Security alert triggered across Punjab state after two masked men lob a grenade toward the hall belonging to the Nirankari spiritual group at a village on the outskirts of Amritsar, killing three people and wounding between 15-20 others, police say.
Three people were killed in a grenade attack on a prayer congregation in India's Punjab on Sunday which left some 20 others injured, police said.
Around 250 followers of the Nirankari spiritual group, who are considered heretics by most Sikhs, had gathered for morning prayers in Amritsar district when two men arrived and threw the explosive at them.
"Three people have died and 15-20 are injured," senior police officer Surinder Pal Singh Parmar told reporters.
The attack triggered a security alert across the state as it gears up for a major Sikh festival.
A witness said the attackers were wearing white and had covered themselves in shawls.
"Someone threw an object which flew past my neck. The explosion happened immediately," the witness told News18 network.
"Everyone started running. There was a lot of smoke."
Nirankari followers are at odds with mainstream Sikhs who dominate in Punjab.
Unlike most Sikhs, Nirankaris accept the authority of a living guru (spiritual guide).
Its members also differ from other Sikhs in their disapproval of the militant brotherhood of the Khalsa.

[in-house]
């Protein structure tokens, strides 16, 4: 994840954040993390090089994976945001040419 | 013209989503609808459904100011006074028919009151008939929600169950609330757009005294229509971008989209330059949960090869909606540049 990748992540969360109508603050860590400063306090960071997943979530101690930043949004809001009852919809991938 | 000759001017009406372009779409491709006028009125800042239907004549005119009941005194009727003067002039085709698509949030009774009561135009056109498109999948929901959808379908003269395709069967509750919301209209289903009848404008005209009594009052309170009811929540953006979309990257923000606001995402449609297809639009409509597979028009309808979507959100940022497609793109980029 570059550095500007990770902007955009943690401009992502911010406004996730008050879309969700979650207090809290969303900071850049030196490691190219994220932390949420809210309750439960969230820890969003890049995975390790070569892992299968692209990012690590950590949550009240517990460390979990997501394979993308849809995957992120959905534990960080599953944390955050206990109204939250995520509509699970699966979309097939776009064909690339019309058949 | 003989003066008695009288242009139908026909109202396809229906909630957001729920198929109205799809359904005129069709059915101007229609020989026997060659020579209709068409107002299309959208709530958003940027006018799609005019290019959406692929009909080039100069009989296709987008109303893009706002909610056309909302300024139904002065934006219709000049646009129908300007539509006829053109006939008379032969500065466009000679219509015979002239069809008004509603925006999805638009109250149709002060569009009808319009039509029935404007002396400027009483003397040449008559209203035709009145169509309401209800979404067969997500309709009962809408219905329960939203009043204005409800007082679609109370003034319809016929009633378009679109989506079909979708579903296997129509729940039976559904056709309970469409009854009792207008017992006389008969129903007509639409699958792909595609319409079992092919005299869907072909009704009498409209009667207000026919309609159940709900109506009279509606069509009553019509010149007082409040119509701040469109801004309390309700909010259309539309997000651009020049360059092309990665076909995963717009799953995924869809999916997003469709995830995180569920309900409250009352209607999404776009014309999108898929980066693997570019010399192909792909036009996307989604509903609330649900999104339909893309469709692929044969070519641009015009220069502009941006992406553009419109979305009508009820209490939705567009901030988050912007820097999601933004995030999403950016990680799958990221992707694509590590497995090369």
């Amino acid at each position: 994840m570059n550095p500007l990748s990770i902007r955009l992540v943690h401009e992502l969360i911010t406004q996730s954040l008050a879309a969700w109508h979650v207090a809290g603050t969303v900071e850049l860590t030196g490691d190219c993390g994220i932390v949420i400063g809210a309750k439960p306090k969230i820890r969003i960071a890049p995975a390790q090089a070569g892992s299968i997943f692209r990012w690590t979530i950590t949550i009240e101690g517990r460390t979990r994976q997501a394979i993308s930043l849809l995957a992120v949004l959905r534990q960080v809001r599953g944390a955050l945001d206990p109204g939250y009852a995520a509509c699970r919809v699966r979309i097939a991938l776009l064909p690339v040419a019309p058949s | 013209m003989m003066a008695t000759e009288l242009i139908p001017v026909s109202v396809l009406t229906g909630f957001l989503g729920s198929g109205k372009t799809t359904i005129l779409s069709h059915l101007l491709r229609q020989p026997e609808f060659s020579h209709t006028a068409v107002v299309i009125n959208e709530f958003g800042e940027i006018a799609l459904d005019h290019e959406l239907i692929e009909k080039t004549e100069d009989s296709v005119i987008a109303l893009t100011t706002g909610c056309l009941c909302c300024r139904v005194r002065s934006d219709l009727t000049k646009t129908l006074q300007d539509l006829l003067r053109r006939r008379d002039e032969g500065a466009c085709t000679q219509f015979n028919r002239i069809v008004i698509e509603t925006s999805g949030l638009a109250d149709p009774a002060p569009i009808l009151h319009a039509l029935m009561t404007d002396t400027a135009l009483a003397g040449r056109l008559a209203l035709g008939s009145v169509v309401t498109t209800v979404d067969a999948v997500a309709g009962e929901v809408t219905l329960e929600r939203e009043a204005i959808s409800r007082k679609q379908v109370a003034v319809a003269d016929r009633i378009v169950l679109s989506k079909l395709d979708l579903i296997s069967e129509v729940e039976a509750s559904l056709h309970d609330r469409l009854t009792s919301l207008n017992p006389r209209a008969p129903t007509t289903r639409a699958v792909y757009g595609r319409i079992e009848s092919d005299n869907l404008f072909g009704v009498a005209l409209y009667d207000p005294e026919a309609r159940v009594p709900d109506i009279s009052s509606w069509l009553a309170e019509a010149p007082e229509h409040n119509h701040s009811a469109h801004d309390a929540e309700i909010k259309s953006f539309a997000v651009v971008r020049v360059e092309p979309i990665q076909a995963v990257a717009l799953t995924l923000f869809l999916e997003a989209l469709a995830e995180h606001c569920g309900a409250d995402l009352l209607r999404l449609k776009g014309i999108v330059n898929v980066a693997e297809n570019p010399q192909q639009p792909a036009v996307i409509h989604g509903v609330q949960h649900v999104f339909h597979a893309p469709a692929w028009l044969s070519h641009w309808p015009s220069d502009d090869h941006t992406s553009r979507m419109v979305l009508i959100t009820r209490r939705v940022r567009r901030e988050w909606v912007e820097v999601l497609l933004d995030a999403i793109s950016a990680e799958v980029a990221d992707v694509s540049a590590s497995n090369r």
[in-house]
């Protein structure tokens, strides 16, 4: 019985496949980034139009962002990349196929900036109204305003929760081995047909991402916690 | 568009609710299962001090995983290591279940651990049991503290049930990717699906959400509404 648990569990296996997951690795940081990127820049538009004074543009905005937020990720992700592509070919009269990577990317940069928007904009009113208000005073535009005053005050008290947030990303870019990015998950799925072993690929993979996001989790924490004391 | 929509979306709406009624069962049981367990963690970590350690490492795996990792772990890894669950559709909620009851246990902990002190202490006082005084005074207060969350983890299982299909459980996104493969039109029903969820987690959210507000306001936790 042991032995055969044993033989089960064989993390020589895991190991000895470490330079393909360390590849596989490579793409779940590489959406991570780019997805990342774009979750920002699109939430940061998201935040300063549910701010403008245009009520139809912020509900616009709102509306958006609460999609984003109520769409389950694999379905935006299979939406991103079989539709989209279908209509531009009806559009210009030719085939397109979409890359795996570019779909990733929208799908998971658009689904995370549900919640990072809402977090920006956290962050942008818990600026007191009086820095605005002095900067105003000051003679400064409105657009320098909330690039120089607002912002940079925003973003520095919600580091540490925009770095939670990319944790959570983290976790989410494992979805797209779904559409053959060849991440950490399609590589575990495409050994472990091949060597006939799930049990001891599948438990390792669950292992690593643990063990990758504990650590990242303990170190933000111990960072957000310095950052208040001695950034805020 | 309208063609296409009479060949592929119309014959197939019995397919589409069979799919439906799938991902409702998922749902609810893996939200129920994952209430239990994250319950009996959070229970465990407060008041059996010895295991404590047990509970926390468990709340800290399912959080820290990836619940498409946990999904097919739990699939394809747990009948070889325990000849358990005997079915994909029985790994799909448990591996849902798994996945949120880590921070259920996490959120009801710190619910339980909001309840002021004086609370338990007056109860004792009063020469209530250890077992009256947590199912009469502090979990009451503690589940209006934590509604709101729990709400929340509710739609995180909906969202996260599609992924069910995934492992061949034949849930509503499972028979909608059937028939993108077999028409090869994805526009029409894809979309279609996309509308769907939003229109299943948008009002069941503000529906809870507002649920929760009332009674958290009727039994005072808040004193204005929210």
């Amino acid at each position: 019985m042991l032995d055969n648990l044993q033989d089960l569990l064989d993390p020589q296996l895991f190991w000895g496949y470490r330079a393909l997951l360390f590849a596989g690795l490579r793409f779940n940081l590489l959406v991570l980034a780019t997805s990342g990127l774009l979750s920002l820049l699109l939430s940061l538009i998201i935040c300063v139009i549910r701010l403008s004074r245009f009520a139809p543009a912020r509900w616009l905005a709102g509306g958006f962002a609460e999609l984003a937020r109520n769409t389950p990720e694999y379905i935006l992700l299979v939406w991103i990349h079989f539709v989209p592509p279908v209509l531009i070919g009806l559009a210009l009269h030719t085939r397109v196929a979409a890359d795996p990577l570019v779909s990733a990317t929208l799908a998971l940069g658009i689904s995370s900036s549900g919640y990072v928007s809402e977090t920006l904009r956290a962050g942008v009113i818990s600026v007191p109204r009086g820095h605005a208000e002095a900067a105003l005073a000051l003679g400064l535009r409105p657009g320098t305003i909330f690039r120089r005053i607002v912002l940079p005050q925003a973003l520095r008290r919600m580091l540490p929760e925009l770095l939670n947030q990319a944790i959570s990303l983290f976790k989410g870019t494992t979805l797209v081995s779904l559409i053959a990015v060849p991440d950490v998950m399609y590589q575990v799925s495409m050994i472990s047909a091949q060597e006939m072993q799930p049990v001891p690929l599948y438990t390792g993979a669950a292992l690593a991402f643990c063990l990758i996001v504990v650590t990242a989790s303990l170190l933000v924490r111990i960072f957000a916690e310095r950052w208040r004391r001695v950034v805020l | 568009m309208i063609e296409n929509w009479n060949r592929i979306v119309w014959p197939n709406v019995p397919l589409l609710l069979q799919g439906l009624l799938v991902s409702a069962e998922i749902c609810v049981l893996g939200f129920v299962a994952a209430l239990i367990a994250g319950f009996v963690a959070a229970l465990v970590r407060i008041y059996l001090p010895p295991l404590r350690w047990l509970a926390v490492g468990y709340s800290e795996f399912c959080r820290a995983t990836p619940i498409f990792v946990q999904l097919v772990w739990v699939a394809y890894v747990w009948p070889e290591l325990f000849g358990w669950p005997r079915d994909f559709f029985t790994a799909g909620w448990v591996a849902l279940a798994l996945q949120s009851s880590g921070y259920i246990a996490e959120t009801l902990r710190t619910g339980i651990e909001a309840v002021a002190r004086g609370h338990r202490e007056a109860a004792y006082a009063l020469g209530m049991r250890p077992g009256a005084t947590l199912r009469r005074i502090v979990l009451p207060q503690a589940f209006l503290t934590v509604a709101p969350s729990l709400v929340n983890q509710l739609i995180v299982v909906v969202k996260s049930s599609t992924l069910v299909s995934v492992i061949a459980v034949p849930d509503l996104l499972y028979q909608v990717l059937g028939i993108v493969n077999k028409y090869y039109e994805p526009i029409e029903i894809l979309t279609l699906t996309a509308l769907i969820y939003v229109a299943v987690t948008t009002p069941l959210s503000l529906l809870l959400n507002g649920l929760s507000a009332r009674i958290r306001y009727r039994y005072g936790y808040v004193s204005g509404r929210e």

Punjab is gearing up for the big Guru Nanak Prakash Diwas festival on Friday.
Chief Minister Amarinder Singh condemned Sunday's attack and announced compensation of 500,000 rupees ($6,965) each to the families of the victims.
"I appeal to the people of Punjab to maintain peace in wake of Amritsar bomb blast... We will not let the forces of terror destroy our hard earned peace," he said on Twitter.
Punjab has been largely peaceful for over two decades after Indian authorities brutally suppressed a violent insurgency for an independent Sikh homeland in the 1980s and early 1990s.
The Indian military conducted a raid against Sikh separatists in the Golden Temple at Amritsar in 1984.
It was a bloody episode that angered Sikhs around the world; they accused the Indian army of desecration. The death toll in the attack remains disputed, with Indian authorities putting it in the hundreds and Sikh groups in the thousands.
Later that year, Prime Minister Indira Gandhi was assassinated by her own Sikh bodyguards, triggering a further wave of retaliation in which nearly 3,000 Sikhs were killed.